The escape of an estimated 20,000 non-native fish off Vancouver Island demonstrates the urgent need to phase out ocean-based farming and calls into question the federal government’s own five-year deadline, say wild salmon advocates.
Stan Proboszcz, science and campaign adviser with the Watershed Watch Society, said the salmon escape may have ecological impacts on already struggling wild stocks.
“It’s incidents like this that make it pretty clear that we really do need the federal government to move on removing farms from British Columbian waters. This is just another stressor on wild fish, so we just hope that we see a plan very soon,” he said Monday.
He said Atlantic salmon can compete with wild Pacific salmon for food and habitat, as well as spread parasites and viruses.
When more than 200,000 Atlantic salmon escaped from a Washington state farm in August 2017, Proboszcz said some fish were later found with wild salmon in their bellies, demonstrating they can also act as predators of Pacific stocks.
Fish farm company Mowi, formerly known as Marine Harvest, said in a statement that it has notified federal regulators and area First Nations about the fire that damaged its net pen in the waters near Port Hardy, B.C.
The damaged pen discovered Friday will be towed to land and an investigation will be undertaken to determine the cause of the fire, it says.
But the company suggested the exotic species won’t survive in Pacific waters long.
“The escaped fish are farm animals unaccustomed to living in the wild, and thus unable to forage their own food and easy prey. Judging by the number of sea lions congregating near the involved farm it is likely many have already been eaten by predators,” it says.
Phasing out net-pen fish farming in B.C. waters was a Liberal campaign promise in this year’s federal election, and the mandate letter for newly appointed Fisheries Minister Bernadette Jordan directs her to work with the B.C. government and Indigenous communities to create a plan for a transition by 2025.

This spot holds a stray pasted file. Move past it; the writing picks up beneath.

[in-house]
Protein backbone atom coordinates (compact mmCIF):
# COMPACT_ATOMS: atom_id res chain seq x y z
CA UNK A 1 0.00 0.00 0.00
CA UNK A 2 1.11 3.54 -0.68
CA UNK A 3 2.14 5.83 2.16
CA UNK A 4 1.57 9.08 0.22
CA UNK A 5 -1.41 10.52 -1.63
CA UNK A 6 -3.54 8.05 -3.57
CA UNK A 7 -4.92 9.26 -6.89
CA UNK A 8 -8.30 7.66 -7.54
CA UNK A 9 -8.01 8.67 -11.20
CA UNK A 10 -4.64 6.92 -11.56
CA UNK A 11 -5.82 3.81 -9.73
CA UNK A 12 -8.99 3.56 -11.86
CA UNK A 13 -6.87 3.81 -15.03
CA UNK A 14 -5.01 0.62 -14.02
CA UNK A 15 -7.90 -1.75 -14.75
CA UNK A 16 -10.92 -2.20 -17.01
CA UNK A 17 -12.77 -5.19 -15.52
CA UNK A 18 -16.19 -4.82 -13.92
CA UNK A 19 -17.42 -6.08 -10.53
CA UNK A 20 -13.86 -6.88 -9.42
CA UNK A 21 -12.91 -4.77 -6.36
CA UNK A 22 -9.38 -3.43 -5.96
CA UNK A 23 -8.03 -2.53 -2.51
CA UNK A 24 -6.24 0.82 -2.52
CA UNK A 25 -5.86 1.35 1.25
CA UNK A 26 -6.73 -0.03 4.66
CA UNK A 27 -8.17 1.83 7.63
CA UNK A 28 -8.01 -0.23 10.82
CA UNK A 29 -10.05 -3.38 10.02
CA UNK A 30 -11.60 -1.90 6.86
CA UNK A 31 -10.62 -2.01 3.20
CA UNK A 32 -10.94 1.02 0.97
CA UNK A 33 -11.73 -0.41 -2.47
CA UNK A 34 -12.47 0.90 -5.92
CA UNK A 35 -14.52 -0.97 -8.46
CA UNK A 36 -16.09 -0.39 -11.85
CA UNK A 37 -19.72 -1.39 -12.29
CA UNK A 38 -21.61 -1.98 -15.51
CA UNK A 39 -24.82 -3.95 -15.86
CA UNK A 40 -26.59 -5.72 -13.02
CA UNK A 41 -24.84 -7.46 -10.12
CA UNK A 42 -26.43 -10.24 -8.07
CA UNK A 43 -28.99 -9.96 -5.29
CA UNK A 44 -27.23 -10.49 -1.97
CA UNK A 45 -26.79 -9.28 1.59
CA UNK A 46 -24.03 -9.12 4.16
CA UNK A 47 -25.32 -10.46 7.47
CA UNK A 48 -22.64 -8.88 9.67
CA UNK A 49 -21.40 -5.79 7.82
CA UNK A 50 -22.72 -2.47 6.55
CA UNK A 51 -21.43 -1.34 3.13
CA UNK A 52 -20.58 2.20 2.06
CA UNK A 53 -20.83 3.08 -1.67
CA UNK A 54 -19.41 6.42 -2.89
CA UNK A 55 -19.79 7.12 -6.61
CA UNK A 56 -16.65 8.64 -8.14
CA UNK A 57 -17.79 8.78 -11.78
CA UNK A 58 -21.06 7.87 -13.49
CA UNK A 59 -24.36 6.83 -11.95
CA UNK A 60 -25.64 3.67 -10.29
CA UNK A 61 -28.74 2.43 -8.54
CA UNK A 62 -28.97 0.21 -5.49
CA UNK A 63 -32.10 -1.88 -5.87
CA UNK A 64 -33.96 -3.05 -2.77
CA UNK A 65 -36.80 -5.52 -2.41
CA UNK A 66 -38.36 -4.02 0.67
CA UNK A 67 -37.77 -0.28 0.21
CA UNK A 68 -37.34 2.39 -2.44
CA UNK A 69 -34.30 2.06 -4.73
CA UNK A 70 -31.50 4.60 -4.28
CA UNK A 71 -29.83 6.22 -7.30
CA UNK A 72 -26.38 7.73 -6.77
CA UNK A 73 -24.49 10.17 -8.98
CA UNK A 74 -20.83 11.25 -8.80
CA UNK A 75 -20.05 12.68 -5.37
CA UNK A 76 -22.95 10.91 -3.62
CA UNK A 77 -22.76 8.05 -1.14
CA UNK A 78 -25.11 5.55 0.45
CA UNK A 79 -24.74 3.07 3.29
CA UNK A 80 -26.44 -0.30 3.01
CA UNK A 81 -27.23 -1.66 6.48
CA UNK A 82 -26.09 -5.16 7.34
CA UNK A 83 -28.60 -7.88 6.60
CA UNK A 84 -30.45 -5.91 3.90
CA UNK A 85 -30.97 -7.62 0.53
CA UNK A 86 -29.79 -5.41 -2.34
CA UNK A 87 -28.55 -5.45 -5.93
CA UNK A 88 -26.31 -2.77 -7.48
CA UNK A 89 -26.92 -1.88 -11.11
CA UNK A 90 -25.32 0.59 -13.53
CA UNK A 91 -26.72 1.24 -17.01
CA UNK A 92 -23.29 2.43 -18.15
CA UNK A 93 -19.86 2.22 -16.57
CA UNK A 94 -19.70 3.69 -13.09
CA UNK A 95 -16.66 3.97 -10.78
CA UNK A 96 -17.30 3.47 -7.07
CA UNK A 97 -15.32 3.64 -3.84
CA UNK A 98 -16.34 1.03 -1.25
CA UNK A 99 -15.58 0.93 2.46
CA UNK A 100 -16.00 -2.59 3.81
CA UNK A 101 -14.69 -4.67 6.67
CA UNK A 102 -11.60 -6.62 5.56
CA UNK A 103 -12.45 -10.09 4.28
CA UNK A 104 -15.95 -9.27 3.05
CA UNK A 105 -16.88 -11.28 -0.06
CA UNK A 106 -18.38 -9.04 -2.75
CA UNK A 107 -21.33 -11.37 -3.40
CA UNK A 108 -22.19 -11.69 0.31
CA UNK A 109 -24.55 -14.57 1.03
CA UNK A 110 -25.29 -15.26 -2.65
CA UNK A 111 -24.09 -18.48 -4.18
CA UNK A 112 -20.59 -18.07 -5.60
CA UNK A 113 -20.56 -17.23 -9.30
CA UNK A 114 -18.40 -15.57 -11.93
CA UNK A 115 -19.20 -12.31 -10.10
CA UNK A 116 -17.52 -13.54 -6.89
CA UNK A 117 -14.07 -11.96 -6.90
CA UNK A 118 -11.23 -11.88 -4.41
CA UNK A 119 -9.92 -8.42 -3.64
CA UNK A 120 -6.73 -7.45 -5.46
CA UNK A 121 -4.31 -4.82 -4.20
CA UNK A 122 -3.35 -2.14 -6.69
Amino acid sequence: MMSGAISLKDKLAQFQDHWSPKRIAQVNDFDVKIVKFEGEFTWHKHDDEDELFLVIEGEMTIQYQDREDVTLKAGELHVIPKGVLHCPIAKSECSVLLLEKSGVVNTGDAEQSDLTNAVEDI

Prime Minister Justin Trudeau also tells Jordan to begin work to introduce Canada’s first ever Aquaculture Act. The existing Fisheries Act was designed for wild fisheries and the new legislation will aim to increase regulatory consistency across the country with an environmentally sustainable approach, the government says online.
No one from the Department of Fisheries was immediately available to comment on the transition plan.
It’s time to get them out of the ocean, period
Among the feedback the federal government has received through early consultations on the legislation is a need for a more effective risk management framework and support for Indigenous involvement and rights in the sector, it says.
NDP fisheries critic Gord John said in a statement the recent Atlantic escape is proof that the time table for the removal of open net-pen farms from Pacific waters needs to be accelerated.
Others found the deadline daunting.
Dianne Morrison, managing director for Mowi Canada West, said the company was disappointed to see the campaign commitment. It came at a time when industry was already in discussions with government about alternative technologies that could quell some concerns about the risks facing wild stocks through a technical working group.
“That group was to investigate how, and which method makes most sense from both a business, ecological and social points of view,” she said. “But the statement in the election platform flew in the face of that.”
Morrison said the company is still interested in exploring alternatives with the government to an outright ban on ocean-based farms, including closed-containment farms in the ocean.
“My fear is that if we take it to the extreme of land-based (farming) by 2025, that’s not currently possible from a technical point of view. It would also put the relationship we have with First Nations in rural communities in jeopardy,” she said, adding that the business case isn’t there for closed-containment farms in remote locations.